Security work is hard, thankless, and mundane - interview
Ransomware attacks will only worsen if companies keep focusing on check-the-box security and do not change their attitudes towards hiring cybersecurity professionals.
Cybersecurity talent hires are expensive and sparse, but it costs very little to be a malicious hacker. Some countries have become safe havens for threat actors where their wrongdoing is sometimes even celebrated. Therefore, the ransomware problem will only go from bad to worse, the CEO of Fletch Grant Wernick said.
In October, Fletch will publicly release its first two security solutions - Workforce Risk Analysis and Emerging Cyber Threats Analysis - for free. Wernick believes in automating our mundane tasks so that the most experienced and expensive people could focus on “doing the real work - protecting the organization.”
We invited Wernick to chat about some of the most pressing issues in cybersecurity - talent shortages, check-the-box security, and ransomware.
‘Recruiters are out of touch’
Cybersecurity is short around 4 million professionals. As Wernick has once tweeted, 500,000 open cybersecurity jobs are offering entry-level salaries between $60-90K. Yet, not many are jumping on this opportunity. Why?
“A lot of the job posts are not helpful at all. Recruiters are out of touch. They are putting in 5 to 7 years of a technical degree requirement. If I have 5-7 years of technical degree, I can become an engineer, making a lot more money and doing more creative stuff. Security work is hard, and it's thankless, and it's mundane a lot of the time. We need to rethink these job postings and the training programs of these companies to help bring on a new group of workers,” Wernick said.
'Mundane' is another factor here. The most boring tasks should be automated, just like specific processes in the factory, so that people can focus on more creative and vital tasks.
The approach to cybersecurity should also go through the transformation and take the most mundane technical tasks off our shoulders.
“The model is broken. The model now is to buy many products, put them in the big lake, organize them yourself, come up with 500 controls or more. You are going to be building stuff for years, and you will be relying on your professional services or one person in your team who has technical skills and know-how. That's why we are in this problem,” he said.
If we would find a way to make cybersecurity less technical, Wernick added, the skills shortage would become less of a problem.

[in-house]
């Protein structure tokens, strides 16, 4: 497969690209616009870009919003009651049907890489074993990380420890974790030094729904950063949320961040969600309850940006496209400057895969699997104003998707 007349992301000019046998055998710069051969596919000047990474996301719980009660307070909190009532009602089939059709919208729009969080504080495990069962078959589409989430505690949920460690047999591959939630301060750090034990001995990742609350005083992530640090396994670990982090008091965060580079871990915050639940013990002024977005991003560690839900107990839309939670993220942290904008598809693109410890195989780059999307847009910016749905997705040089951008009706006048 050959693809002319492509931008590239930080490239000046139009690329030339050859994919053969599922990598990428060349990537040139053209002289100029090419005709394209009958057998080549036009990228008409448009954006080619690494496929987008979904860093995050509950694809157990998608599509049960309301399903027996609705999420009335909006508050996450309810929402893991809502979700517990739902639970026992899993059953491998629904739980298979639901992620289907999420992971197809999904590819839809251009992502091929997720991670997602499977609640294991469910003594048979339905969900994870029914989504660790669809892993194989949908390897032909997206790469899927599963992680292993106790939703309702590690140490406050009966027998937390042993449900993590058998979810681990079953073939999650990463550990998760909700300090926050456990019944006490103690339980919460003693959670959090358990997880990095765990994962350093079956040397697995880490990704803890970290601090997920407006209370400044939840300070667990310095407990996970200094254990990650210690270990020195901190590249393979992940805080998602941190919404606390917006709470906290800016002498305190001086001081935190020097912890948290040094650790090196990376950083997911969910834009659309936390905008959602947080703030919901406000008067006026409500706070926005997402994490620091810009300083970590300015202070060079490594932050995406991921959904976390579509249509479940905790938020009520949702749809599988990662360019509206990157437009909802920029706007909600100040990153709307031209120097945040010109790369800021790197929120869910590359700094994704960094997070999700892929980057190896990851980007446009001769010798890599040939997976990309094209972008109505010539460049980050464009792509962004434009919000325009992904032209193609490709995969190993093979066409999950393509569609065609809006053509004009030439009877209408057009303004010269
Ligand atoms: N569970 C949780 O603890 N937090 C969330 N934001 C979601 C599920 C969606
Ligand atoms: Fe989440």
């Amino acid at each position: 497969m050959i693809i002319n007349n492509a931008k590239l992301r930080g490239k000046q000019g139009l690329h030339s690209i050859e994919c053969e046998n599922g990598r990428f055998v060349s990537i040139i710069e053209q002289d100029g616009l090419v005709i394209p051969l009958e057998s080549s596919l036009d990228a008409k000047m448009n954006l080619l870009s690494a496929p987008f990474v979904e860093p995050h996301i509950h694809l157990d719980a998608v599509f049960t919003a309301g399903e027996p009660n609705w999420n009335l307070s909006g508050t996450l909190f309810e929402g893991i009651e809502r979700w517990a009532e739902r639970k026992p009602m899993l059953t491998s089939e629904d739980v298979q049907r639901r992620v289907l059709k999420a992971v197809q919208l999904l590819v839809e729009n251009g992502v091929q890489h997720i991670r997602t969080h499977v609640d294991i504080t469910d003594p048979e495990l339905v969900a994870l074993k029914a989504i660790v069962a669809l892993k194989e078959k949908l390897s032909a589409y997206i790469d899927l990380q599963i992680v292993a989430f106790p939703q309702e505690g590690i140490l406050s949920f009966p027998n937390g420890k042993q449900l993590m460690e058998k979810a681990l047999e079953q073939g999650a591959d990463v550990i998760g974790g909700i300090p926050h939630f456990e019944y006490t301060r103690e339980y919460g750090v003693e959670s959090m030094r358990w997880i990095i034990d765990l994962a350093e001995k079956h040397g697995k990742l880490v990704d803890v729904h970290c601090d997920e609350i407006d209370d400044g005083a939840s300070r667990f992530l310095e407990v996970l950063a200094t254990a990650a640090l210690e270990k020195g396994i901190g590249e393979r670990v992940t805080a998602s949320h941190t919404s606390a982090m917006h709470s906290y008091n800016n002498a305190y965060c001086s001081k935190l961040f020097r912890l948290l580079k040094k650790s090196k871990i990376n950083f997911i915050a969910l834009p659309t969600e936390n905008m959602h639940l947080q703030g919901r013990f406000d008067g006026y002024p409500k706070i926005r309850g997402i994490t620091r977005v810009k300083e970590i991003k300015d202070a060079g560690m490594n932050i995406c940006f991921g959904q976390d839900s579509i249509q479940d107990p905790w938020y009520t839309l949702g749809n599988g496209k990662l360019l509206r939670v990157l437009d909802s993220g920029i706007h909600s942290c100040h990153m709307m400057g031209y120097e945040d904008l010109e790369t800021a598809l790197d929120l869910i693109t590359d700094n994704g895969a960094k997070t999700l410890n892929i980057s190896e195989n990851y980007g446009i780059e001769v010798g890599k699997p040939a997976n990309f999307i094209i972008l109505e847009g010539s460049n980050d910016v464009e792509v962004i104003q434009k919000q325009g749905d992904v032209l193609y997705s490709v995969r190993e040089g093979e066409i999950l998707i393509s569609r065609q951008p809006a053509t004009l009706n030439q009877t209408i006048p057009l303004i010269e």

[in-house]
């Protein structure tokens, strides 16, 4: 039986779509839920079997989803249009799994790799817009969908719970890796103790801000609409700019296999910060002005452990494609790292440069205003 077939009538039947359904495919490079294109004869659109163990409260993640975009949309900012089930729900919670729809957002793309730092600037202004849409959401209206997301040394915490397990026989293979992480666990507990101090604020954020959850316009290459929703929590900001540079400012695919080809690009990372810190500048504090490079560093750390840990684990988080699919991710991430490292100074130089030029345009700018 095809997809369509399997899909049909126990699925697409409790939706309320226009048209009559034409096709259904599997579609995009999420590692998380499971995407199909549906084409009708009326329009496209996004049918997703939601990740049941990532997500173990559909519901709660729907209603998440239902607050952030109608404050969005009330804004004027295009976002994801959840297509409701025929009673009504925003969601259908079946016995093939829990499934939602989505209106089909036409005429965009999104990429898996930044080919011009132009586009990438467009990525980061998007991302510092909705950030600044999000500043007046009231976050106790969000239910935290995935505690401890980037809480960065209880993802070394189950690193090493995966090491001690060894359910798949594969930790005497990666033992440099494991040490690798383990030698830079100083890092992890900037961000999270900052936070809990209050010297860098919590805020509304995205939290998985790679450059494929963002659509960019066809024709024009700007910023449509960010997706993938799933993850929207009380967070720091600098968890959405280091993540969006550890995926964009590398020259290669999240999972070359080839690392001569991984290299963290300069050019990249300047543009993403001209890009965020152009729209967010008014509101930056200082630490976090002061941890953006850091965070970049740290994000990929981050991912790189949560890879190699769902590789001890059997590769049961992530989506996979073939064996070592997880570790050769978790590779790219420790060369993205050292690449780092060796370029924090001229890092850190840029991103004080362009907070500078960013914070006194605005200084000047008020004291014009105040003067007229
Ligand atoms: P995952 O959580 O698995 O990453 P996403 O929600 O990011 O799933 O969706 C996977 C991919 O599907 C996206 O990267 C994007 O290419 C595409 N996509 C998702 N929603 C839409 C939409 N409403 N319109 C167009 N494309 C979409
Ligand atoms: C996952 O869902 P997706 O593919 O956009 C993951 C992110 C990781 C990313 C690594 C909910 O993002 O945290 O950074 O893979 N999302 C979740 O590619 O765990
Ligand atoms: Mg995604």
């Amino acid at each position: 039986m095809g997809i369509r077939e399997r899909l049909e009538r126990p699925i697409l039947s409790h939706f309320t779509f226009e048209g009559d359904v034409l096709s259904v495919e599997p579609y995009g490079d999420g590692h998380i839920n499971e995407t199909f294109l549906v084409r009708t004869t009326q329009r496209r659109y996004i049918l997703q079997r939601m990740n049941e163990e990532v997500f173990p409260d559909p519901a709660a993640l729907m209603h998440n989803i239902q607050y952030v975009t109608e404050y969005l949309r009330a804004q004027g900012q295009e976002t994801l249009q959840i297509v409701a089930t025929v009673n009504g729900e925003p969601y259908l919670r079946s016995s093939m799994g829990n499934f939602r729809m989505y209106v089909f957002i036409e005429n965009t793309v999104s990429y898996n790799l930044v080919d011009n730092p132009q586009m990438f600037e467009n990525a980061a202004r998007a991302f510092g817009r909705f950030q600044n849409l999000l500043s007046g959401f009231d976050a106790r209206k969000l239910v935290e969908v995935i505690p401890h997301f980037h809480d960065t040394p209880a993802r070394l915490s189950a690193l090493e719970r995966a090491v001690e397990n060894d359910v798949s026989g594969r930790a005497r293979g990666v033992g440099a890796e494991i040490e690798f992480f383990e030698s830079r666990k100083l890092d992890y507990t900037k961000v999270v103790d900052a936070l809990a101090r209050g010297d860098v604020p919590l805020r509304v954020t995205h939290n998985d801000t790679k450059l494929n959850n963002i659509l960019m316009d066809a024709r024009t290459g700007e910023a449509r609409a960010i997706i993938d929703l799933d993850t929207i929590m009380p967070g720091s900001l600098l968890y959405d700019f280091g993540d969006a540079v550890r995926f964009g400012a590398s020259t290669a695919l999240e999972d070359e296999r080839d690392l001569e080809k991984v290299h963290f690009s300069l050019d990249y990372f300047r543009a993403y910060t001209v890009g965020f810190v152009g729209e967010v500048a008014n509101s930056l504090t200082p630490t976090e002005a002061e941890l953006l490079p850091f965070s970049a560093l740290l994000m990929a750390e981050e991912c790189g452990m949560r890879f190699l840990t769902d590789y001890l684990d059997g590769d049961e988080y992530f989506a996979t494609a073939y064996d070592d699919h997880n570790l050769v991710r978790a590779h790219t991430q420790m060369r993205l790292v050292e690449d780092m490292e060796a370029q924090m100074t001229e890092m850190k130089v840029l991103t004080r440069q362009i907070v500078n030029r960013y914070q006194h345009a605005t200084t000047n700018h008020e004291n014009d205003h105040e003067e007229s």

“Think about intelligent thinkers with English majors and people inquisitive like journalists. If you can start asking data the right questions, and you are very good at observations being a journalist, cybersecurity becomes something intelligent people with good, inquisitive skills can do. Think about security guards, FBI agents. These people are taught to think, but they will never have those technical skills that are keeping them out of being in cybersecurity,” Wernick explained.
Check-the-box security scares the professionals away
He has many friends who are CISOs (chief information security officers), and the stress levels in the world of cybersecurity have never been higher for them, Wernick claims.
Another thing that annoys them is check-the-box security. Many companies are still focused not on protecting their perimeter but rather looking at compliance.
According to Wernick, many companies still don't really care about cybersecurity, and security professionals do not work for them for too long.
“A company goes 'OK, I need to check these boxes so we can make sales.' They are running so hard trying to make these checkboxes, and they are not actually securing the organization. They are trying to get the penetration test needed, the documents needed so Deloitte can come in and they can audit them and say, 'you are fine.' So much of security is actually that," Wernick said.
Many CISOs join companies hoping to actually secure the organization but they hear there's no budget for that, and only money enough to check the boxes so that the company can make sales.
“It's extremely frustrating for really good CISOs. They can't be there much longer, and they have to quit. This is not good for who they are, what they are set out to do. This will damage what they want to do with their career,” he said.
The importance of understanding employee behavior
This autumn, Fletch is rolling out two solutions that will be publicly accessible for free for a limited period. Emerging Cyber Threats Analysis will basically personalize cybersecurity news for individual companies. Every morning, Fletch will deliver insights into whether a particular company has been exposed to the latest malware, ransomware, or other types of threats reported in the media. It will select relevant news based on vulnerability scanners and endpoint products the company uses to figure out whether it has been exposed.
Another feature that Fletch is rolling out is Workforce Risk Analysis. The company is partnering with products like G Suite and Microsoft 365 because that’s where some of the most critical assets are hosted, and it is often the first place a bad actor will start their journey to steal data. Insider Threat Detection will monitor for any abnormal activity across these applications.
“Every company should make sure they have something in place to be able to quickly see the user activity of every single employee, to understand what they are downloading, where they are logging from, is this person actually this person, or is this something pretending to be this person,” Wernick said. Once you understand the expected behavior, it gets much easier to look for unexpected behavior patterns and cut the intruder at the pass.
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